Obama v. Romney

Sometimes I want to just take on the system, sometimes I want to write in quiet contemplation; much of the time, I worry about the fate of the planet.

Answering more Ask Roger Anything questions:

Tom the Mayor, who I know personally, pondered:
Here is a hard one Roger! Who do you think will win the presidential election?

I went to 270towin.com. The map there suggests that Obama has 217 likely electoral votes, and Romney with 191 electoral votes, with 130 electoral votes listed as a tossup. Three states in that latter category are hugely important – Florida (29), Pennsylvania (20), and Ohio (18). I suspect that whoever wins at least 2 out of 3 will probably win the White House.

Some statistical piece – I can’t find it presently – states that the Republicans were far better controlling the argument in the media than the Democrats regarding the presentation of the healthcare law dubbed Obamacare. The GOP was able to stay on message, using the same keywords, while the Dems were more diffuse. This tends to be true on other issues as well.

I mention this because, even when the Democrats have good issues, they don’t seem to be able to capitalize on them. Obama’s support of gay marriage can’t really help him much; those supporters weren’t going to Romney. Obama’s announcement that he wouldn’t go after illegal immigrants who were brought to the US by their parents might have been popular with some Hispanics, but Republicans managed to turn it into a Constitutional overreach by the President.

FOX News blamed Obama for rising gas prices, and incorrectly predicted worse. Now that they are actually falling, FN notes that they are signs of a “looming global economic crisis.” Ya can’t win. And people with selective memory recall that Obama’s to blame for all of it.

Now, I think that Romney has been amazingly non-specific about what he would DO as President on many issues, save for building that pipeline. But if the economy is still weak – and the Dow Jones lost 250 points the day you posted the question…

If the election were held today, I think Romney wins. Of course, the election is NOT today, so things could change. I’m not optimistic about Obama’s chances at this moment.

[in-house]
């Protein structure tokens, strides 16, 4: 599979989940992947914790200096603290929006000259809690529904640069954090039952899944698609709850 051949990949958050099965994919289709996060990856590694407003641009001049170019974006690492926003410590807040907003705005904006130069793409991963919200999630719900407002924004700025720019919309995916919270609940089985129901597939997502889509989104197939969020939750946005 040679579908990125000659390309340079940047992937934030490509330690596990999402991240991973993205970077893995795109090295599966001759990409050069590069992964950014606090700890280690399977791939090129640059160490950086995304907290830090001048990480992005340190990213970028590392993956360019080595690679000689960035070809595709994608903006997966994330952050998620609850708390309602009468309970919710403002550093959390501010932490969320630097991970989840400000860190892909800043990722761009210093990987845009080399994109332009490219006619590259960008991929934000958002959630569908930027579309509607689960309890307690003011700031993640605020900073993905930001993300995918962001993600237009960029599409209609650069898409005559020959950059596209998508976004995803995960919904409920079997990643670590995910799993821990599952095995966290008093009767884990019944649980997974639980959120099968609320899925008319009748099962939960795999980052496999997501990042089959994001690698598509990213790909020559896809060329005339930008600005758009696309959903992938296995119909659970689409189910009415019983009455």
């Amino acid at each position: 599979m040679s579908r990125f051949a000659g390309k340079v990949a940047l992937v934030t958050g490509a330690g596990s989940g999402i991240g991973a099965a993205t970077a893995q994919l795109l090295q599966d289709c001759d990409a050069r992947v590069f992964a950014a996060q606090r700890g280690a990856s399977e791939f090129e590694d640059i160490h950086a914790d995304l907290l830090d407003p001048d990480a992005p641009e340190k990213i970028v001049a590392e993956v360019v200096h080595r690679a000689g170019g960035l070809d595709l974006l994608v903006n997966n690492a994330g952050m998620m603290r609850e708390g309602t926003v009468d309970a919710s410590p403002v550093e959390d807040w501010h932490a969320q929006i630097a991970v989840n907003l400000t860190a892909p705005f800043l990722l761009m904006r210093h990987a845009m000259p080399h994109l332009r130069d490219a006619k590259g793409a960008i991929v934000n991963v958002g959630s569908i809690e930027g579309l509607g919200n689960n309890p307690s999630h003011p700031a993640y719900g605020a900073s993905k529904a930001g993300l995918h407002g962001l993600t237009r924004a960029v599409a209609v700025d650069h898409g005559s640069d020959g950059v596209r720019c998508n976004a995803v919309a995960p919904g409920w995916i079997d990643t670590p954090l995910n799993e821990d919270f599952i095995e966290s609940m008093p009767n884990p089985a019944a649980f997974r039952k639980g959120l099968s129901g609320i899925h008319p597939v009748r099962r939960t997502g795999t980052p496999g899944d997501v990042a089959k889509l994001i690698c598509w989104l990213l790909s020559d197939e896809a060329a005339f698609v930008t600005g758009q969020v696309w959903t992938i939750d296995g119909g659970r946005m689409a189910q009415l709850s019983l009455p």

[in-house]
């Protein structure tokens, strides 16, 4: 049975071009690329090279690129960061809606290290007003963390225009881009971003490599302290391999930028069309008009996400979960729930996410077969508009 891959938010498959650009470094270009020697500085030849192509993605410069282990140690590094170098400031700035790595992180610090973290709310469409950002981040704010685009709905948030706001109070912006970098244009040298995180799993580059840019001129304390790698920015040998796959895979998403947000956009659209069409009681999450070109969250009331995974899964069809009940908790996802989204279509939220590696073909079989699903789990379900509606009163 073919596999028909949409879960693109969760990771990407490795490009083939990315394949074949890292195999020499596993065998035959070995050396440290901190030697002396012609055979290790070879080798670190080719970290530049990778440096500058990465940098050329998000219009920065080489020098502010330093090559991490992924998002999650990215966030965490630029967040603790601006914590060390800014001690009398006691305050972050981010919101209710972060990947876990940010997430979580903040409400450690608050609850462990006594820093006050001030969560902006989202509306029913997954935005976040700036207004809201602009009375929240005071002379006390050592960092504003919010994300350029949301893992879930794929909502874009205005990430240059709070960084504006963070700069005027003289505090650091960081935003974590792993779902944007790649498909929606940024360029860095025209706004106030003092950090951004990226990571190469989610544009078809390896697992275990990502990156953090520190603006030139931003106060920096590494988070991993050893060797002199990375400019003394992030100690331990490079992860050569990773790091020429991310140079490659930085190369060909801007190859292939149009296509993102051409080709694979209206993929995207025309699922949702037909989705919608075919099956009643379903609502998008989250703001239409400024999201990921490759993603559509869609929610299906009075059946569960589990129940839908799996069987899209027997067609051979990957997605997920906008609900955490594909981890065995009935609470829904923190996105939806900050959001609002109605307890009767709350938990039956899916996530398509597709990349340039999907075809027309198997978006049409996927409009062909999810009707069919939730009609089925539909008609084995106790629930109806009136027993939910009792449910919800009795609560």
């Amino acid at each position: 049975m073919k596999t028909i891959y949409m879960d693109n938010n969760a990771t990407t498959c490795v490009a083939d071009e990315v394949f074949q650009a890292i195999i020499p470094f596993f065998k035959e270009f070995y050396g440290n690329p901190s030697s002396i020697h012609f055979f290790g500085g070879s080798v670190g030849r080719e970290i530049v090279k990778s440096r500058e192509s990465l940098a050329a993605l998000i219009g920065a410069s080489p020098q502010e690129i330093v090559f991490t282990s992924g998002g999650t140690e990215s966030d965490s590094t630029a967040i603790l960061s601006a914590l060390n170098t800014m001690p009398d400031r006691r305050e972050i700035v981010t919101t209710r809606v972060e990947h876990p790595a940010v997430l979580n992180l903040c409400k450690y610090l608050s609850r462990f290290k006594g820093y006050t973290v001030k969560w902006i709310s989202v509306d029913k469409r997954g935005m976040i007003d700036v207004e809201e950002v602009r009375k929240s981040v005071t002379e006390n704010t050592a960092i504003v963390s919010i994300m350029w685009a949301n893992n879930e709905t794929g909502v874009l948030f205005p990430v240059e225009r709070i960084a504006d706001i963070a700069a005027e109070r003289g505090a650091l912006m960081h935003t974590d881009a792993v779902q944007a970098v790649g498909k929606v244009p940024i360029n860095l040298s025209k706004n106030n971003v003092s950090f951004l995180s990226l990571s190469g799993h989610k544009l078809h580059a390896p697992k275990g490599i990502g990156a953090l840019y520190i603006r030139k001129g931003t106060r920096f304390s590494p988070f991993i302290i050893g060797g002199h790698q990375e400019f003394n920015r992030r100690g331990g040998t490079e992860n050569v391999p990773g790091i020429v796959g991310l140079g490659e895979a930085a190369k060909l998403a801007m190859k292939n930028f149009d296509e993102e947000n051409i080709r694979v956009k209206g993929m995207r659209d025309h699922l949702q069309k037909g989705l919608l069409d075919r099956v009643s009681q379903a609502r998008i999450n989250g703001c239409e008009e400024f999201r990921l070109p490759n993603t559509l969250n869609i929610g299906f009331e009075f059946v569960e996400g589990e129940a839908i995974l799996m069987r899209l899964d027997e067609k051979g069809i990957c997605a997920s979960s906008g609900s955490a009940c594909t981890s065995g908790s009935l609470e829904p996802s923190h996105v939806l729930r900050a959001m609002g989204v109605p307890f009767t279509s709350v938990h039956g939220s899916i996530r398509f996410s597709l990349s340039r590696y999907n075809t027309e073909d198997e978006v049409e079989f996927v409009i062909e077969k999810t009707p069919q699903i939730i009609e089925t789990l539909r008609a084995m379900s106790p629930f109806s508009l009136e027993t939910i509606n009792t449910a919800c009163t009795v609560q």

Tom also asked:
Did you get the new Paul McCartney Album? What do you think of it?

I assume you are referring to Kisses on the Bottom, rather than the reissue of Ram. In general, the less I knew the song, the more I liked it. I don’t need another version of It’s Only a Paper Moon or I’m Gonna Sit Right Down and Write Myself a Letter, and I don’t think Sir Paul added much to those. But I liked tunes such as My Very Good Friend the Milkman, Get Yourself Another Fool, and The Inch Worm, plus a couple of original songs. I think my decision to buy a Macca album depends on the reviews.

BTW, there are nice Coverville podcasts for Paul McCartney and for Brian Wilson/the Beach Boys that you might want to check out; for the latter, I made a couple of requests that were played.
Chris from Off the Shore of Orion wonders:

Is there a limit on the number?

Yes, no more than 37 at a time. So you’re safe – so far…

What historical figure do you most identify with?

Oh, it varies, depending on the issue, and my mood: Nat Turner, Henry David Thoreau, Rachel Carson. Sometimes I want to just take on the system, sometimes I want to write in quiet contemplation; much of the time, I worry about the fate of the planet.

Something at work reminded me of this: when I was 9 or 10 and wanted to wrap presents, I would get the Sunday funnies from the newspaper and use those. I would be severely mocked, even/especially by my own family. These days, what I did is considered environmentally cool, but then as doofy, a word one of my sisters used A LOT in describing me.

Who do you think was the most evil person who ever lived?

Oh, there are so many. The obvious ones such as Genghis Khan or Hitler.
So, I’ll pick US President Andrew Jackson, whose support of slavery, and especially his Indian removal policy should get him removed from the US $20 bill.

What’s the most heartbreaking novel you’ve ever read?

A Handmaid’s Tale by Margaret Atwood. That said, I don’t read a lot of fiction these days. I was very affected by Maus by Art Spiegelman. I had actually met him a couple of times before that book was released. He was publishing this eclectic, oversized magazine called RAW; boy, I wish I had kept those.

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